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Tips for flying with gifts

The art of gift giving is tricky enough, but throw in holiday travel and you’ve got a Christmas conundrum. Since Rudolph isn’t offering a sled-for-hire service and the elves are spoken for, you’re on your own when it comes to flying with presents. Follow these tips and you’ll stay as jolly as Old Saint Nicholas.

Keep it simple, Santa

Before purchasing any gifts, keep your travel plans in mind. Purchase easy-to-carry items such as gift cards or cash, tickets to destinations and events, or subscriptions. If you’re ordering gifts online, consider having them shipped straight to the destination of the big reveal and wrap them upon arrival. If you prefer to shop locally, look into shipping your gifts a week or more in advance.

 

For checked bags, use hard-shell suitcases

If none of the above works for you and you must fly with a sack of goodies, stash them inside your checked luggage, the hard-sided variety if possible. If the gifts are fragile, wrap them in bubble wrap and also inside clothing. Here’s our recent report on which airlines are least likely to lose or damage your luggage.

 

Carrying on? You’ve got a lot to consider

If you’ve opted for carry-on only, we applaud you, but make sure your gifts are allowed on the plane, especially if they’re edible or drinkable. Foods that are liquid or semi-liquid must be 3.4 ounces (100 milliliters) or less, or frozen. Check out our tips on flying with food here. (International travelers should study up on the rules about taking meat, cheese or fresh produce with you, as those are often banned, putting you at risk of getting busted by a beagle.)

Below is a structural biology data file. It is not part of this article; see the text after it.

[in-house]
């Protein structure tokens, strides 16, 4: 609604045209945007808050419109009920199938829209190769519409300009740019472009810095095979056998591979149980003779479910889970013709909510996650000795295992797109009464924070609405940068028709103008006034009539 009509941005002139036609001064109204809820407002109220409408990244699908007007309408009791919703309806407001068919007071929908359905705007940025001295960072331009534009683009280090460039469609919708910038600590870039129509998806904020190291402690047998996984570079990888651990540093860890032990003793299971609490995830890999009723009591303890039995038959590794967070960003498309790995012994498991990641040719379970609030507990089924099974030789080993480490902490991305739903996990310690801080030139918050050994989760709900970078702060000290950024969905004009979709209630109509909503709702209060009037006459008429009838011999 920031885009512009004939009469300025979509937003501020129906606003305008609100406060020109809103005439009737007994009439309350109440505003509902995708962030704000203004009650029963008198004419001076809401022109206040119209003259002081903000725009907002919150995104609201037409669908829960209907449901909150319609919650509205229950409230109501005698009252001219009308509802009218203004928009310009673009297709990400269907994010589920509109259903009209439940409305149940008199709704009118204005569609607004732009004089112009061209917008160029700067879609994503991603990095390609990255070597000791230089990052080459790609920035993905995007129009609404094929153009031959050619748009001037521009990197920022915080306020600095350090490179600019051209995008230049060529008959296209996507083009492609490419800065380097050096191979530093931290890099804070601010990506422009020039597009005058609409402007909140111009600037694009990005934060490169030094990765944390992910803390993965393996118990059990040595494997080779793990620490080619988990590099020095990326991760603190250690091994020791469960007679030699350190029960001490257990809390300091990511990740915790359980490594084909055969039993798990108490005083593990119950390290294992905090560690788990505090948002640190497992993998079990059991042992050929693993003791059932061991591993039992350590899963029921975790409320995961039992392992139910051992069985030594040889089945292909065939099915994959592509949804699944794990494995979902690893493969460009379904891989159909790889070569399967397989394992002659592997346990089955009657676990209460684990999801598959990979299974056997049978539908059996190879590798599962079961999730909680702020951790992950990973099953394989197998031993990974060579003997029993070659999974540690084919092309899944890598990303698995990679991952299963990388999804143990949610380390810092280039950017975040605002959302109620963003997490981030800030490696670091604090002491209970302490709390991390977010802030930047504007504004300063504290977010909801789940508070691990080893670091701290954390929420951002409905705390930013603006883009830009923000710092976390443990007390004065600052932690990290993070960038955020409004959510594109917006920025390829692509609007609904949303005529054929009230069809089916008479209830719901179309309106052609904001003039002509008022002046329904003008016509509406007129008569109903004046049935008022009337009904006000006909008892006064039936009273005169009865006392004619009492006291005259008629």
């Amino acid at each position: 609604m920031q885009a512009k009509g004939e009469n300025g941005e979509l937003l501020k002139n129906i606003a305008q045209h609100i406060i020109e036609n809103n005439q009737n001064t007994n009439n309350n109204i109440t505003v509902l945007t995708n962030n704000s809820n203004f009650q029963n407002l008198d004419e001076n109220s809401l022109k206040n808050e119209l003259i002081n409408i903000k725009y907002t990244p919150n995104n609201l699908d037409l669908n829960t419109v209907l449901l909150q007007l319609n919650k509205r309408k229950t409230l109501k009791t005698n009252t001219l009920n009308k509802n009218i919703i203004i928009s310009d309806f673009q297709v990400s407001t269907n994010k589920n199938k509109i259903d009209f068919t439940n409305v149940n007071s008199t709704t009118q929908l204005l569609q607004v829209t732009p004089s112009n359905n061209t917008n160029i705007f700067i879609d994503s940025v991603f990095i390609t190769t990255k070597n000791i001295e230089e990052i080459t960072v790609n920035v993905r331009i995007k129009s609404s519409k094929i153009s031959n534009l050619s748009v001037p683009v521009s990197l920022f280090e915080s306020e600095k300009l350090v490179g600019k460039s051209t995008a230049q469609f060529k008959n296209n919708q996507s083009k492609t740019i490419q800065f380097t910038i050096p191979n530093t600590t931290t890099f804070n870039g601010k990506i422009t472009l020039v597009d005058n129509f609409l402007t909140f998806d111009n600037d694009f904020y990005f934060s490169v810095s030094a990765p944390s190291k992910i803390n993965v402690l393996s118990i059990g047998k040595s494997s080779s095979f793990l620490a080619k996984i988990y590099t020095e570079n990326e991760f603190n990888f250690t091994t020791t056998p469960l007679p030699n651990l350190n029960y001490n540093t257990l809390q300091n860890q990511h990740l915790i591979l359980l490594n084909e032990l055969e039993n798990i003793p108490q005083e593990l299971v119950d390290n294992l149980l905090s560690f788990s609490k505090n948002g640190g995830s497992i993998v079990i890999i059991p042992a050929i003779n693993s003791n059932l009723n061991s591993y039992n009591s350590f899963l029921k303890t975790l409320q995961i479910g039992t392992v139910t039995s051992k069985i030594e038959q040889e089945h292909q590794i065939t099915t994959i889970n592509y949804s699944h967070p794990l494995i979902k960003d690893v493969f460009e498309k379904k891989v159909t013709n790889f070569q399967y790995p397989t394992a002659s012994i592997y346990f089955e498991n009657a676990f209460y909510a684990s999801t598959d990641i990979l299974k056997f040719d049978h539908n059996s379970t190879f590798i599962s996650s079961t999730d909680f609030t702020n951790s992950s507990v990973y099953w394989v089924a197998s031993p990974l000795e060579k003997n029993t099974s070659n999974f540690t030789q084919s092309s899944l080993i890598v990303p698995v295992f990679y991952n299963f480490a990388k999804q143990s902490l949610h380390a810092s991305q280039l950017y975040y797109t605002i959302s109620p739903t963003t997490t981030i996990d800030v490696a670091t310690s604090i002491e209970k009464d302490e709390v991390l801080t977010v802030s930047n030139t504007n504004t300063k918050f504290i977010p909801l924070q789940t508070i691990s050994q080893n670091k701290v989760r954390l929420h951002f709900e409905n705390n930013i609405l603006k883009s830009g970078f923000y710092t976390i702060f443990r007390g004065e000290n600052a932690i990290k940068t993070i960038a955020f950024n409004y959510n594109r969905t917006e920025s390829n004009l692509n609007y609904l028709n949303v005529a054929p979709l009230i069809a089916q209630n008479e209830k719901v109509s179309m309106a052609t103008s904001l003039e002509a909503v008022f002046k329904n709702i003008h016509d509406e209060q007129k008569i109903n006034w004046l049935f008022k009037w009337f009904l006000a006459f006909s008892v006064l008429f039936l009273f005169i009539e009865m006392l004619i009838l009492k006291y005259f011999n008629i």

As for the gifts themselves, toys that resemble weapons aren’t allowed, nor are baseball bats, sabers and a host of other items. And if you’re into holiday décor, know that Christmas lights are allowed on the plane, but snow globes fall under the liquid rule. Check out the full list of do’s and don’ts at www.tsa.gov or download the “MyTSA” app.

And remember, if you’re carrying on something because it’s fragile, keep it in a smaller separate bag in case you’re forced to check your carry-on, as often happens on crowded flights.

 

Before you get going, peruse our carry-on packing tips.

Check airline baggage fees and restrictions

You’re already spending enough money on gifts, so you don’t want to be charged even more by the airline if you can help it. Luggage fees have gone up over the past year. Check out the latest costs for checked bags , as well as our handy list of which airlines allow you to bring the most stuff onboard.

 

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Whatever you do, don’t wrap gifts in advance

Whether you’re checking your bags or carrying them on the plane, do not wrap your gifts all nice and pretty ahead of time. Yes, the TSA does allow wrapped presents, but if they want to inspect the item, they’ll need to tear off your lovely handiwork. That’s likelier to happen with carry-on gifts, but is also possible with checked bags. As an alternative, consider using gift bags with tissue paper or decorative pouches.

 

Keep it even simpler

Here’s an idea. Ditch the presents entirely. Isn’t spending time with your loved ones gift enough?